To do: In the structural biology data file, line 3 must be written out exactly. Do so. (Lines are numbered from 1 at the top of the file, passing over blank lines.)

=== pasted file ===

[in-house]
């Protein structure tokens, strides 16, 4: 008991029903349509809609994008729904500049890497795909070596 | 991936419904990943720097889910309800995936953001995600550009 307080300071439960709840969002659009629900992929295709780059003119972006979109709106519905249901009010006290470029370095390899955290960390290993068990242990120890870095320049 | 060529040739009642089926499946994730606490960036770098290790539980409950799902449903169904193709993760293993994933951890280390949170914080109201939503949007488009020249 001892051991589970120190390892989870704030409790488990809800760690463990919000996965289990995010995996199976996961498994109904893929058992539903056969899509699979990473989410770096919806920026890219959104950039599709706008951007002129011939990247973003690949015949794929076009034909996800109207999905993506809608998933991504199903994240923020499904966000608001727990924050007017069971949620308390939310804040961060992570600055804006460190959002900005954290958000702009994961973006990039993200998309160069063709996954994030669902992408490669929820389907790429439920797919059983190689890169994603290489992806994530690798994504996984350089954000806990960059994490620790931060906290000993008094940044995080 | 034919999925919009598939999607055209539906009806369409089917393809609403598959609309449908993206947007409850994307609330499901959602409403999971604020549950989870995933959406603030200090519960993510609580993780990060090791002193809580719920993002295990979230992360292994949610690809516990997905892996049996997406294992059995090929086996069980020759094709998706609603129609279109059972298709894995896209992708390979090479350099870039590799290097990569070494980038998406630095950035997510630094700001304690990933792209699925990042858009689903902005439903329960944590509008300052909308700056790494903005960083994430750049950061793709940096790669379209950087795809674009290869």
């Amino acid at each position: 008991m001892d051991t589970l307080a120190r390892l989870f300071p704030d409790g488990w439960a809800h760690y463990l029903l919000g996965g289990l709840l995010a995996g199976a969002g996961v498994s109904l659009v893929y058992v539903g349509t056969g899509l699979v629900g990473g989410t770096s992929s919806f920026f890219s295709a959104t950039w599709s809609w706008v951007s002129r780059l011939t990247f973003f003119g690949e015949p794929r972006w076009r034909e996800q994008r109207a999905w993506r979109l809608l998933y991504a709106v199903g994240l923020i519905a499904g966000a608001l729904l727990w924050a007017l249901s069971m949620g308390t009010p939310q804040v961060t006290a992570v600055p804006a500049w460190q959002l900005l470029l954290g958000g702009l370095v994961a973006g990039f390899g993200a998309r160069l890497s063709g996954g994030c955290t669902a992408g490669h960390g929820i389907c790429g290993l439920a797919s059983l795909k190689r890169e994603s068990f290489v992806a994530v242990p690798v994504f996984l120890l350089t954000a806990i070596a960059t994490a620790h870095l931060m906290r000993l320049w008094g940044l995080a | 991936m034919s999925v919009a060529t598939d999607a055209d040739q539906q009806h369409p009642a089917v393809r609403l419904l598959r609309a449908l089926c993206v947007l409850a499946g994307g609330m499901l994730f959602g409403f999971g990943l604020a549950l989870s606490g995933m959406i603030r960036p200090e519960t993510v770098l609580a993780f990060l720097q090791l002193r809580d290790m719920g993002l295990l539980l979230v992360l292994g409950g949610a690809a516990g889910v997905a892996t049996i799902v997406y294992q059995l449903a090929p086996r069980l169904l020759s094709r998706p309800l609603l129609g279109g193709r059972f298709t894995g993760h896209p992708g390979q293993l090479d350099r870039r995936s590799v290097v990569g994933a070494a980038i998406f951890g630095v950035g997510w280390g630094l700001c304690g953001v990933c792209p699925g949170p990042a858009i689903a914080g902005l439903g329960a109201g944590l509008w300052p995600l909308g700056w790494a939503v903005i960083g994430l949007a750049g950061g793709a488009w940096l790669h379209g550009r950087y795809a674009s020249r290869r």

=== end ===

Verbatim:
């Amino acid at each position: 008991m001892d051991t589970l307080a120190r390892l989870f300071p704030d409790g488990w439960a809800h760690y463990l029903l919000g996965g289990l709840l995010a995996g199976a969002g996961v498994s109904l659009v893929y058992v539903g349509t056969g899509l699979v629900g990473g989410t770096s992929s919806f920026f890219s295709a959104t950039w599709s809609w706008v951007s002129r780059l011939t990247f973003f003119g690949e015949p794929r972006w076009r034909e996800q994008r109207a999905w993506r979109l809608l998933y991504a709106v199903g994240l923020i519905a499904g966000a608001l729904l727990w924050a007017l249901s069971m949620g308390t009010p939310q804040v961060t006290a992570v600055p804006a500049w460190q959002l900005l470029l954290g958000g702009l370095v994961a973006g990039f390899g993200a998309r160069l890497s063709g996954g994030c955290t669902a992408g490669h960390g929820i389907c790429g290993l439920a797919s059983l795909k190689r890169e994603s068990f290489v992806a994530v242990p690798v994504f996984l120890l350089t954000a806990i070596a960059t994490a620790h870095l931060m906290r000993l320049w008094g940044l995080a | 991936m034919s999925v919009a060529t598939d999607a055209d040739q539906q009806h369409p009642a089917v393809r609403l419904l598959r609309a449908l089926c993206v947007l409850a499946g994307g609330m499901l994730f959602g409403f999971g990943l604020a549950l989870s606490g995933m959406i603030r960036p200090e519960t993510v770098l609580a993780f990060l720097q090791l002193r809580d290790m719920g993002l295990l539980l979230v992360l292994g409950g949610a690809a516990g889910v997905a892996t049996i799902v997406y294992q059995l449903a090929p086996r069980l169904l020759s094709r998706p309800l609603l129609g279109g193709r059972f298709t894995g993760h896209p992708g390979q293993l090479d350099r870039r995936s590799v290097v990569g994933a070494a980038i998406f951890g630095v950035g997510w280390g630094l700001c304690g953001v990933c792209p699925g949170p990042a858009i689903a914080g902005l439903g329960a109201g944590l509008w300052p995600l909308g700056w790494a939503v903005i960083g994430l949007a750049g950061g793709a488009w940096l790669h379209g550009r950087y795809a674009s020249r290869r």